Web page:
A new exhibition at the Foundling Museum in London looks closely at 500 years of portraiture to explore how pregnancy was depicted — and not depicted — from the Tudors to today.
Curator Karen Hearn has been thinking about this subject “on and off” for more than 20 years. The exhibition focuses mostly on British artwork, and begins in the 17th century. There were a couple forces driving visibly-pregnant portraits in the 1600s, Hearn explains: “Britain, of course, becomes permanently Protestant after 1558 when Elizabeth I comes to the throne,” she says. “Catholicism privileges virginity. But Martin Luther writes that the state of a pregnant woman is holy and is preferable to virginity. … The more children a woman had, the more she was blessed by God.”
It was also a time when there was more public focus on women dying in childbirth. “A woman who was visibly pregnant might shortly be dead,” Hearn says. In 1622, a woman named Elizabeth Joscelin wrote a letter to her unborn child, just in case she didn’t survive the delivery. Joscelin died — most likely of an infection — and a friend of the family found the letter, published it, and it became a bestseller. The letter, on view in the exhibition, “raises the hairs on the back of your neck,” Hearn says.
As the 17th century goes on, Hearn found fewer pregnancy portraits. “We have portraits of women who perhaps are making symbolic gestures that perhaps, [or] perhaps not, indicate pregnancy — a hand on the stomach,” Hearn explains. “By the time we get to the 18th century, pregnancy isn’t being depicted.”
Even hinting that a woman was sexually active was taboo. In 1772, Theresa Parker’s husband wanted a portrait made of his wife — in a hurry. (It was an “interior decoration matter,” Hearn explains.) Parker was pregnant, but she sat for the portrait anyway.
She sent letters to members of her family acknowledging that it might seem “improper” to pose for a portrait in her condition. But the artist, Sir Joshua Reynolds, a respected portrait painter, reassured her: He’d focus on her face and fill in the rest of the body later, Hearn says. Reynolds painted her in layers of flowing garments — you’d never know she was pregnant.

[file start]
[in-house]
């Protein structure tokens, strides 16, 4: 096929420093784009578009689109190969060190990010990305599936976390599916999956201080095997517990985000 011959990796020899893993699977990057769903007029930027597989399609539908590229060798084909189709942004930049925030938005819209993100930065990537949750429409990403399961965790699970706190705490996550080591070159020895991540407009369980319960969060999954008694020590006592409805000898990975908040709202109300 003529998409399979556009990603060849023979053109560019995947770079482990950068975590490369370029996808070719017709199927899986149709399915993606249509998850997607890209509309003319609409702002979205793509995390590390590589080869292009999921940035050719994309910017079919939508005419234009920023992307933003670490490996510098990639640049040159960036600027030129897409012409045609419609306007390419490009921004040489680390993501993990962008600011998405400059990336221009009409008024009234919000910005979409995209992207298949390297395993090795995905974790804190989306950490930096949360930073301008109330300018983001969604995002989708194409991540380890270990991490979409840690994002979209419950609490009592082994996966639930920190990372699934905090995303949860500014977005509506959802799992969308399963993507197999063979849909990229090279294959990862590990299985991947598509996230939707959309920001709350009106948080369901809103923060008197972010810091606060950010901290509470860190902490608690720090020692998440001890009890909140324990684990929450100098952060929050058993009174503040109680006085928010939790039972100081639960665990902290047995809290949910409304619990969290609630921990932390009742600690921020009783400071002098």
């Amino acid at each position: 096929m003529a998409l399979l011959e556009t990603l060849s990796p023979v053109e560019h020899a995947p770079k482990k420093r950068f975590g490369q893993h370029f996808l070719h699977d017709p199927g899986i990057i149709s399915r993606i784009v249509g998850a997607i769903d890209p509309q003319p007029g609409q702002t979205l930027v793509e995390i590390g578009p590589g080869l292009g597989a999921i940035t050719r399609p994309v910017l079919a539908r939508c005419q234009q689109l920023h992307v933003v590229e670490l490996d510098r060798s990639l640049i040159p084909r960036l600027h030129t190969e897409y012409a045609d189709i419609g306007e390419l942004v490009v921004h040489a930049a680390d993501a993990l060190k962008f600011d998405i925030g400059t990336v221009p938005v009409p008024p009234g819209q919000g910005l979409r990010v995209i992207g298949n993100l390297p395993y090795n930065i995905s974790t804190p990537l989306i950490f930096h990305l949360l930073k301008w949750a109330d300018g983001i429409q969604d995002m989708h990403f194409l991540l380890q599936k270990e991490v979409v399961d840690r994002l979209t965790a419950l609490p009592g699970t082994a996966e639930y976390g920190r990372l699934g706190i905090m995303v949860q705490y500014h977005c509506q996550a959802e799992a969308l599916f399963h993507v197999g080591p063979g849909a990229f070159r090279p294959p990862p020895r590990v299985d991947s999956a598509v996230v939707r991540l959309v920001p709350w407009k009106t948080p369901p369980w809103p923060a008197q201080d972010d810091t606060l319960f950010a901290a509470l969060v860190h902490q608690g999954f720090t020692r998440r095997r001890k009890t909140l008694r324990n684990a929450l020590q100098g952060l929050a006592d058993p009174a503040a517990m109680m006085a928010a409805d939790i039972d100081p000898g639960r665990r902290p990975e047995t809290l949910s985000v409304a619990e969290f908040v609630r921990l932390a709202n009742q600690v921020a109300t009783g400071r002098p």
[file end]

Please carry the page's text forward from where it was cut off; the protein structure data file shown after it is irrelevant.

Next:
When Hearn first conceived of the exhibition and the accompanying book, she says she expected to organize it chronologically, marching through each century one by one: 16th, 17th, 18th, 19th, 20th. “But quite quickly I realized that that wasn’t going to work because there were periods in which I could find so few cases,” she says. “So I completely chucked the structure out of the window.”
Hearn found that the only way to tackle the subject was as a “series of narratives” focused around individual images and individual women.
“In the 19th century, I haven’t found, really, any examples,” she says. “It’s at the beginning of the 20th century we start to see one or two male artists depicting their wives or partners as pregnant — but these are very private images, and they tend not to really be known about until later in the century.”
As the 20th century advances, there are more portraits created by female artists. “We see women painting themselves and their women friends during pregnancy, and of course, their viewpoint is completely different,” Hearn says. When female artists become pregnant themselves, “very often their work changes radically — it can be a real watershed.”
As the exhibition draws closer to the present day, it focuses on one moment in 1991 as a cultural shift for pregnancy portraiture: Annie Leibovitz’s iconic image of Demi Moore which appeared on the cover of Vanity Fair magazine.
“At the time, the image of a naked, pregnant Demi Moore was enormously shocking. … It was very controversial,” Hearn says. “But, in fact, what happened — it then really sets a template as the 1990s wore on — for just regular people taking images of their partners, it really becomes an approach which anybody might use.”
Hearn says that the act of bringing these masterpieces physically together drives home the power and importance of depicting pregnancy.
“This is something that is experienced by 50 percent of society — and the other 50 percent had a little something to do with it.” Hearn says. “So it’s of enormous importance.”
Will Jarvis and Hadeel Al-Shalchi produced and edited this interview for broadcast. Beth Novey adapted it for the Web.